Sunday, 24 April 2016

Out and about - local parks and green spaces

Spring has arrived!
One of the great pleasures of taking retirement is having the time to meet up in the daytime with friends who are also retired. Often this means going somewhere local for a chat over coffee and cakes or possibly over lunch. But sometimes, and with one particular friend, it means making more of an effort and going for a walk too.

Our city, Sheffield, has more public parks and green spaces than most other European cities and is known for being the greenest city in Britain. It also has the Peak District National Park within its city boundary so there is no shortage of places to go walking here. 
Information about these parks can be found here on the parks and woodlands pages of the Sheffield website.

We thought it would be a good idea to try to visit a different park or green space each time we meet up, starting with those one or both us were already familiar with (and that we knew had a cafe!) and then moving on to ones new to us. There are so many possibilities that this project should keep us busy for many years to come. 

Although we do not manage to meet up as often as we would like, we have now visited several of our local parks. Apart from the much needed exercise we experience from walking around the parks, our visits have also helped me realise how much I still have to learn about the history of the city in which I live. We are extremely lucky to have so much green and open space which is mainly thanks to the generosity of public benefactors such as Alderman J.G. Graves, who presented Graves Park to Sheffield between 1925 and 1936, and Mark Firth who gave Firth Park to the people of Sheffield in 1875. 

High Hazels Park

The first park we visited together was High Hazels Park. This is a park I visited regularly in my childhood and which holds many memories for me of playing on the climbing frame and swings in the children's playground, roller skating on the bandstand and even sledging in the winter. The playground is still there as is the bandstand but the small shop at the side gates and the cafe at the top near the playground are now shut and the only place to buy refreshments is inside the golfers' clubhouse.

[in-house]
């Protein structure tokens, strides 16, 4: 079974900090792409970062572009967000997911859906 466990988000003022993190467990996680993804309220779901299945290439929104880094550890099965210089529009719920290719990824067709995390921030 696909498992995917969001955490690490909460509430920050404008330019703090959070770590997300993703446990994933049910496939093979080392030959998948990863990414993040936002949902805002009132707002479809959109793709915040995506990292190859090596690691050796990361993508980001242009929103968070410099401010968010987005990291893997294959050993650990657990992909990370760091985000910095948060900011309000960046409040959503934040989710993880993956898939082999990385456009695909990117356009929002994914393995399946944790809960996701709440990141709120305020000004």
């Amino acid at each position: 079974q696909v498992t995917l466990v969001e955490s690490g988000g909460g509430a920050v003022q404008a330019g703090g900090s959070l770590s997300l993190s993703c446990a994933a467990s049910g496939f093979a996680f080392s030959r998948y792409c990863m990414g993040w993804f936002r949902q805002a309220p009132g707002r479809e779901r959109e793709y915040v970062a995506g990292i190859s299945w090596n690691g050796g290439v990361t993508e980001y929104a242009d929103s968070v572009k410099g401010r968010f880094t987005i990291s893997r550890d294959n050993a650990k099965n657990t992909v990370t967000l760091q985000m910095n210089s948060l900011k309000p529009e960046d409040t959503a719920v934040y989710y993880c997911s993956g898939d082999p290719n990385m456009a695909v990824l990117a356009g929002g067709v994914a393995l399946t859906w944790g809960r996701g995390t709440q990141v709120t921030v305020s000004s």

Walking through the formal garden behind the clubhouse, we were sad to see that it was in need of some care and attention. As it was lunchtime we were provided with an excellent excuse to go inside and explore the rooms of this old building which I had never been in before. Built in 1850 as High Hazels House, it was originally the home of  the Jeffcock family and was a magnificent house with numerous bedrooms and stabling for 12 horses. 

Unfortunately I don't seem to have taken any photos on our visit to this park so it looks like I will need to return here in the near future with my camera! 

Whirlow Brooke Park

Whirlow Brooke Hall
The most recent park we have visited is Whirlow Brooke Park. This park was new to me though my friend had in the past attended meetings there in the Hall. 

I have driven past the entrance to this park many times on the way out to or back from trips into the Peak District but had not even realised that behind the entrance there was a park open to the public.  

I was amazed at just how big this park is and, although it was a cool day, it was really lovely to walk around picking out the first signs of spring. It is an extremely peaceful space and there are many places to stop, to sit and reflect or to quietly chat with a friend. In fact I don't think I have ever seen so many benches in a park as we noticed on our stroll around this one. I wish other places would follow this example. Places to rest or just take in the scenery are really important and not only for the retired!

I cannot believe that, although I wrote this two weeks ago before we went on holiday to France, I forgot to press the Publish button!!